### Theory of Determinant

##### 3. Existence and uniqueness

Based on the three properties in the definition, we derived the formula

`det`**A** = ∑_{all permutations (i1,i2,...,in) of (1,2,...,n)} `sign`(`i`_{1}, `i`_{2}, ..., `i`_{n}) `a`_{i11}`a`_{i22}...`a`_{inn}.

We have two remarks.

- Since the functions satisfying the three properties must be given by the explicit formula, the determinant (if it exists) must be
*unique*;
- We may prove the
*existence* of `det` by verifying that the formula indeed satsify the three properties.

In the subsequent verification that the formula satisfies the three properties, the formula will be temporarily denoted `D`(`A`) (we are not supposed to use the `det` until the properties are verified).

Multilinear Since linear combinations of linear functions are linear, we only need to verify that for each fixed permutation (`i`_{1}, `i`_{2}, ..., `i`_{n}), the function `a`_{i11}`a`_{i22}...`a`_{inn} is linear in columns of `A`. For the linearity in [col 1], we fix entries in [col 2], ..., [col `n`] and consider entries in [col 1] as changing. In our case, `a`_{i22}...`a`_{inn} is a fixed number and `a`_{i11} changes. Then the composition

`a`_{1} = [ |
`a`_{11} |
] → `a`_{i11} → `a`_{i11}`a`_{i22}...`a`_{inn} |

`a`_{21} |

: |

`a`_{n1} |

is linear because the first projection is linear and the second scalar multiplication by a fixed number is also linear. The reason for the linearity in the other columns is similar.

Alternating Let `B` be obtained from `A` by exchanging [col 1] and [col 2]. Then `a`_{i2} is an entry in [col 1] of `B`, `a`_{i1} is an entry in [col 2] of `B`, and the others are not changed. The change leads to

`D`(**B**) = ∑_{all permutations (i1,i2,...,in) of (1,2,...,n)} `sign`(`i`_{1}, `i`_{2}, ..., `i`_{n}) `a`_{i12}`a`_{i21}`a`_{i33}...`a`_{inn}

= ∑_{all permutations (i1,i2,...,in) of (1,2,...,n)} `sign`(`i`_{1}, `i`_{2}, ..., `i`_{n}) `a`_{i21}`a`_{i12}`a`_{i33}...`a`_{inn}.

Now we claim

`sign`(`i`_{2}, `i`_{1}, ..., `i`_{n}) = - `sign`(`i`_{1}, `i`_{2}, ..., `i`_{n}).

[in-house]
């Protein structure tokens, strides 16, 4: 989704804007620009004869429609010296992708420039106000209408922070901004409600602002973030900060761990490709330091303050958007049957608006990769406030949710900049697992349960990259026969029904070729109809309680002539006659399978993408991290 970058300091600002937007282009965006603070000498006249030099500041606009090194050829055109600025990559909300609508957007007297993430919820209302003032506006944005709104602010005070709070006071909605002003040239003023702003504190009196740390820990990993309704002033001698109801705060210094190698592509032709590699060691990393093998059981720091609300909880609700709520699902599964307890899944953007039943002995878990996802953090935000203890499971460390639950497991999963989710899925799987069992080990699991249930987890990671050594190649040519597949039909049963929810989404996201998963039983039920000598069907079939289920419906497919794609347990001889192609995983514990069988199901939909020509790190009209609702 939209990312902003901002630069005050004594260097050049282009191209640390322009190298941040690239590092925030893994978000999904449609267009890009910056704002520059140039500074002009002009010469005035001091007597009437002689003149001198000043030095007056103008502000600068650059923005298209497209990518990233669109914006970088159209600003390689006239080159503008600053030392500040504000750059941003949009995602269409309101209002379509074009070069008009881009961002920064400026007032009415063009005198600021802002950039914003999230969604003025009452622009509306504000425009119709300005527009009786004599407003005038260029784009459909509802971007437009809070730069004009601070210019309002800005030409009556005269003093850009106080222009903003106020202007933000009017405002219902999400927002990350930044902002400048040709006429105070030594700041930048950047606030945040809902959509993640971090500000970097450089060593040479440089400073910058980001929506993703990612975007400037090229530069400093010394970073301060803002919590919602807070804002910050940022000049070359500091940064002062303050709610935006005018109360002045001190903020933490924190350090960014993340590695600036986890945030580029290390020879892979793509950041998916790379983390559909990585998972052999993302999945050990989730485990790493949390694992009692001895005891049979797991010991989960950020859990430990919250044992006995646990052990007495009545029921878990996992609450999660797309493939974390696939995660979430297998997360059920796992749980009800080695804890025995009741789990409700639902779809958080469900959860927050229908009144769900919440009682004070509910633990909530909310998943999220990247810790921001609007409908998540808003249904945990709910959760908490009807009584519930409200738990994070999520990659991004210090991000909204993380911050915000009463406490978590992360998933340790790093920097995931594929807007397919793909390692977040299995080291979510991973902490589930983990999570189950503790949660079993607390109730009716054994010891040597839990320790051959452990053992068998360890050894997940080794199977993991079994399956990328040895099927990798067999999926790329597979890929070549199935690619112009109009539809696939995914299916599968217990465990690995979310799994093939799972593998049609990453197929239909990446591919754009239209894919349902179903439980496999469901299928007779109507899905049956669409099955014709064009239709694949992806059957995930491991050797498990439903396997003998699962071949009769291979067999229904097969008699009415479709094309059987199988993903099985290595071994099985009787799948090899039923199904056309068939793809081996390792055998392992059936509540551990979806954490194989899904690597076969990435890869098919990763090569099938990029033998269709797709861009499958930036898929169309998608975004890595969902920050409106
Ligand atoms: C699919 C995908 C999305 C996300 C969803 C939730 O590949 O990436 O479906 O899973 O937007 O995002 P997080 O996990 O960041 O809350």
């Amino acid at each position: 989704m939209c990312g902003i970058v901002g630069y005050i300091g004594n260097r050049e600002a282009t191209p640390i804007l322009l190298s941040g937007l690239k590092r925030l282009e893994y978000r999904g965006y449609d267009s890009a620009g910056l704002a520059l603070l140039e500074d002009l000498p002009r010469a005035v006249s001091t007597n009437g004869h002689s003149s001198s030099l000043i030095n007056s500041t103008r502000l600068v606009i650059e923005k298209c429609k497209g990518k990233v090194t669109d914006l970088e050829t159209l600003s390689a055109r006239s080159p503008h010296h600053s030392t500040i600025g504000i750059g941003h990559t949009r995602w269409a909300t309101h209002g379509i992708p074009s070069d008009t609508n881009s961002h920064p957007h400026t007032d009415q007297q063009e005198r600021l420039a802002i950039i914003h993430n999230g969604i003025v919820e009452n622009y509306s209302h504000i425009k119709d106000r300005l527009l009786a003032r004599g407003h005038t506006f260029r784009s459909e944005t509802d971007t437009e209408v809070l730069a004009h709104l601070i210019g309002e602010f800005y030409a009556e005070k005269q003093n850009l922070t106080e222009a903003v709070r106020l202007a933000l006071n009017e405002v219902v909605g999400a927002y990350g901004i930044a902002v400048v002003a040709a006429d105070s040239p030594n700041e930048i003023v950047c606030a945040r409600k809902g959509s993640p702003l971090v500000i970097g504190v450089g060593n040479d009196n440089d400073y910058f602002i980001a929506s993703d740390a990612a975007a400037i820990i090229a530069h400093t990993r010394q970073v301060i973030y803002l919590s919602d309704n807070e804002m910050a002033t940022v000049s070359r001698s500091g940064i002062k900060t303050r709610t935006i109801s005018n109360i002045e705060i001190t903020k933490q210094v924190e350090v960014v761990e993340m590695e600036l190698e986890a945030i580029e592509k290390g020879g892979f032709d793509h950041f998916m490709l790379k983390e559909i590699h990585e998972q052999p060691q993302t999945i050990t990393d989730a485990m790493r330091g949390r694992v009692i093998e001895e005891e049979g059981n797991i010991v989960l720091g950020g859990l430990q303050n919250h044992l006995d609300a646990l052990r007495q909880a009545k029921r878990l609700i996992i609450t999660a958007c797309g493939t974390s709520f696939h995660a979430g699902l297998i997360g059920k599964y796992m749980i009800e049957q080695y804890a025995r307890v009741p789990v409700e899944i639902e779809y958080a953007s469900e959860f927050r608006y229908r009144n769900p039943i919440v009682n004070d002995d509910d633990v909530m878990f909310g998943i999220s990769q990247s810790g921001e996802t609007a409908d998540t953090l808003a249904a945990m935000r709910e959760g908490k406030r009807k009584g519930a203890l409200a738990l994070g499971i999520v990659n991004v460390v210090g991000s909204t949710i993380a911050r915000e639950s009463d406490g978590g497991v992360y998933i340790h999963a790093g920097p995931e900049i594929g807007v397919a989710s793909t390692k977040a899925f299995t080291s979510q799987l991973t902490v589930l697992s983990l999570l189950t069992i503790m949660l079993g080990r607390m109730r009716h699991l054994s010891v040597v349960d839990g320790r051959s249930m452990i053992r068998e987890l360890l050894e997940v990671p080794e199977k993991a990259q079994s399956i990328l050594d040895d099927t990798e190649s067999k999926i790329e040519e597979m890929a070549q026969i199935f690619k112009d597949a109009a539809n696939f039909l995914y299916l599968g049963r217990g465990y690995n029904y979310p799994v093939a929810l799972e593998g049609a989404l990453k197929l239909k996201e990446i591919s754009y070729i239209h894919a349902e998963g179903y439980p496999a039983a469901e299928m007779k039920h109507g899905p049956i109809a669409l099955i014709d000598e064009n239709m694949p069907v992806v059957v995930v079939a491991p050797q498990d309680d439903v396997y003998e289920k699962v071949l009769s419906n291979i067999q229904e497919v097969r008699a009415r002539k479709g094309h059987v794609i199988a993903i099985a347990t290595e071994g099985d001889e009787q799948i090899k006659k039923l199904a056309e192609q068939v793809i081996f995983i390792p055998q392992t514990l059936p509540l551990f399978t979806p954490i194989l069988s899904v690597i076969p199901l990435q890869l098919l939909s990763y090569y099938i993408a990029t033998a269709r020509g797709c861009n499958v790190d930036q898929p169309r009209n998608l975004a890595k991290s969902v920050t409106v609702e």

To see why, let

(`i`_{1}, `i`_{2}, ..., `i`_{n}) → ... → (1, 2, ..., `n`)

be a sequence of transpositions changing (`i`_{1}, `i`_{2}, ..., `i`_{n}) to (1, 2, ..., `n`). Then by adding the transposition (`i`_{2}, `i`_{1}, ..., `i`_{n}) → (`i`_{1}, `i`_{2}, ..., `i`_{n}) to the front, we get a sequence

(`i`_{2}, `i`_{1}, ..., `i`_{n}) → (`i`_{1}, `i`_{2}, ..., `i`_{n}) → ... → (1, 2, ..., `n`)

of transpositions changing (`i`_{2}, `i`_{1}, ..., `i`_{n}) to (1, 2, ..., `n`). The upshort is that the number of transpositions in the two sequences have different parity. Thus `sign`(`i`_{2}, `i`_{1}, ..., `i`_{n}) and `sign`(`i`_{1}, `i`_{2}, ..., `i`_{n}) have different signs. With the help of the discussion on sign, we conclude (in the second equality, we relabeled `i`_{2} as `i`_{1} and `i`_{1} as `i`_{2})

`D`(**B**) = ∑_{all permutations} - `sign`(`i`_{2}, `i`_{1}, ..., `i`_{n}) `a`_{i21}`a`_{i12}`a`_{i33}...`a`_{inn}

= - ∑_{all permutations} `sign`(`i`_{1}, `i`_{2}, ..., `i`_{n}) `a`_{i11}`a`_{i22}...`a`_{inn}

= - `D`(**A**).

Identity In the identity matrix `I` we have `a`_{ij} = 0 for `i` ≠ `j` and `a`_{ii} = 1. Therefore the term `a`_{i11}`a`_{i22}...`a`_{inn} is nonzero only if the permutation (`i`_{1}, `i`_{2}, ..., `i`_{n}) = (1, 2, ..., `n`). Thus

`D`(`I`) = `sign`(1, 2, ..., `n`) 1×1×...×1 = 1.